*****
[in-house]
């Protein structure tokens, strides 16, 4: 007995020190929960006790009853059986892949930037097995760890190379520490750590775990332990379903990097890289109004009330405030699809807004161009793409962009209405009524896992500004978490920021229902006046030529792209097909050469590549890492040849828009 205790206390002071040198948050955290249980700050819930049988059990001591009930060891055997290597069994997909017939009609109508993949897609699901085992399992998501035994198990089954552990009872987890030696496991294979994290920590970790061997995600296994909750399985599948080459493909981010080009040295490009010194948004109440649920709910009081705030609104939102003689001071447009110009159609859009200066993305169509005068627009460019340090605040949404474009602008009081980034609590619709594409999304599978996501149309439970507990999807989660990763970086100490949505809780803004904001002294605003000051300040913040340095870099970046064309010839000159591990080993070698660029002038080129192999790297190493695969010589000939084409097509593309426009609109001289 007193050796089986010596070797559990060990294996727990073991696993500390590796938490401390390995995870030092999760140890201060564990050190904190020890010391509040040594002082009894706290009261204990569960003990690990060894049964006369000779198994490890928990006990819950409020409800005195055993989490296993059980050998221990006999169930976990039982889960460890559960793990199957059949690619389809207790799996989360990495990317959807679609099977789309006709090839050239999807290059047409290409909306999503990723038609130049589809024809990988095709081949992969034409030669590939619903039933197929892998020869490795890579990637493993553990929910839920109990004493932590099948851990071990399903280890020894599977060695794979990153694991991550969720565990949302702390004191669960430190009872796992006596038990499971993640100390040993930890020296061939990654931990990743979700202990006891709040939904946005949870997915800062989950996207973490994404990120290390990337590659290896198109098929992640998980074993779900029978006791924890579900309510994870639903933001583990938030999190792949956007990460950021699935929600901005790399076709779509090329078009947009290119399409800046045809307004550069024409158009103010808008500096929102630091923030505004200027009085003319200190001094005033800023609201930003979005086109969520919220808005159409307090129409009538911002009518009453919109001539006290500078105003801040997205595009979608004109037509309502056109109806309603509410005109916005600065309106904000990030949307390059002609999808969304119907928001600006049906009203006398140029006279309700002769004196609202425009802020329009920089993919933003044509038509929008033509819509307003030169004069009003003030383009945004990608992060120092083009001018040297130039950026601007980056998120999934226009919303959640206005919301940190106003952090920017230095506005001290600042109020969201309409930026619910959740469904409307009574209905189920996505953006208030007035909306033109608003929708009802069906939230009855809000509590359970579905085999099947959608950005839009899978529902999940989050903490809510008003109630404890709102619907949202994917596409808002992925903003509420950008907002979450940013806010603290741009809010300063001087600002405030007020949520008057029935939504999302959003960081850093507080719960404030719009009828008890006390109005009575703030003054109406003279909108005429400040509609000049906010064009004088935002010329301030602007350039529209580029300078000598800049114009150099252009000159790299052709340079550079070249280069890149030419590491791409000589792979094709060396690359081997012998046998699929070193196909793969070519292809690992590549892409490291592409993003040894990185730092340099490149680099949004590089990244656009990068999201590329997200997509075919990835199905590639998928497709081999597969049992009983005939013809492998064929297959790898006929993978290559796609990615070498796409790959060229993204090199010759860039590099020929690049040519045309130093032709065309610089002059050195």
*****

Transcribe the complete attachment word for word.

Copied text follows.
[in-house]
């Protein structure tokens, strides 16, 4: 007995020190929960006790009853059986892949930037097995760890190379520490750590775990332990379903990097890289109004009330405030699809807004161009793409962009209405009524896992500004978490920021229902006046030529792209097909050469590549890492040849828009 205790206390002071040198948050955290249980700050819930049988059990001591009930060891055997290597069994997909017939009609109508993949897609699901085992399992998501035994198990089954552990009872987890030696496991294979994290920590970790061997995600296994909750399985599948080459493909981010080009040295490009010194948004109440649920709910009081705030609104939102003689001071447009110009159609859009200066993305169509005068627009460019340090605040949404474009602008009081980034609590619709594409999304599978996501149309439970507990999807989660990763970086100490949505809780803004904001002294605003000051300040913040340095870099970046064309010839000159591990080993070698660029002038080129192999790297190493695969010589000939084409097509593309426009609109001289 007193050796089986010596070797559990060990294996727990073991696993500390590796938490401390390995995870030092999760140890201060564990050190904190020890010391509040040594002082009894706290009261204990569960003990690990060894049964006369000779198994490890928990006990819950409020409800005195055993989490296993059980050998221990006999169930976990039982889960460890559960793990199957059949690619389809207790799996989360990495990317959807679609099977789309006709090839050239999807290059047409290409909306999503990723038609130049589809024809990988095709081949992969034409030669590939619903039933197929892998020869490795890579990637493993553990929910839920109990004493932590099948851990071990399903280890020894599977060695794979990153694991991550969720565990949302702390004191669960430190009872796992006596038990499971993640100390040993930890020296061939990654931990990743979700202990006891709040939904946005949870997915800062989950996207973490994404990120290390990337590659290896198109098929992640998980074993779900029978006791924890579900309510994870639903933001583990938030999190792949956007990460950021699935929600901005790399076709779509090329078009947009290119399409800046045809307004550069024409158009103010808008500096929102630091923030505004200027009085003319200190001094005033800023609201930003979005086109969520919220808005159409307090129409009538911002009518009453919109001539006290500078105003801040997205595009979608004109037509309502056109109806309603509410005109916005600065309106904000990030949307390059002609999808969304119907928001600006049906009203006398140029006279309700002769004196609202425009802020329009920089993919933003044509038509929008033509819509307003030169004069009003003030383009945004990608992060120092083009001018040297130039950026601007980056998120999934226009919303959640206005919301940190106003952090920017230095506005001290600042109020969201309409930026619910959740469904409307009574209905189920996505953006208030007035909306033109608003929708009802069906939230009855809000509590359970579905085999099947959608950005839009899978529902999940989050903490809510008003109630404890709102619907949202994917596409808002992925903003509420950008907002979450940013806010603290741009809010300063001087600002405030007020949520008057029935939504999302959003960081850093507080719960404030719009009828008890006390109005009575703030003054109406003279909108005429400040509609000049906010064009004088935002010329301030602007350039529209580029300078000598800049114009150099252009000159790299052709340079550079070249280069890149030419590491791409000589792979094709060396690359081997012998046998699929070193196909793969070519292809690992590549892409490291592409993003040894990185730092340099490149680099949004590089990244656009990068999201590329997200997509075919990835199905590639998928497709081999597969049992009983005939013809492998064929297959790898006929993978290559796609990615070498796409790959060229993204090199010759860039590099020929690049040519045309130093032709065309610089002059050195």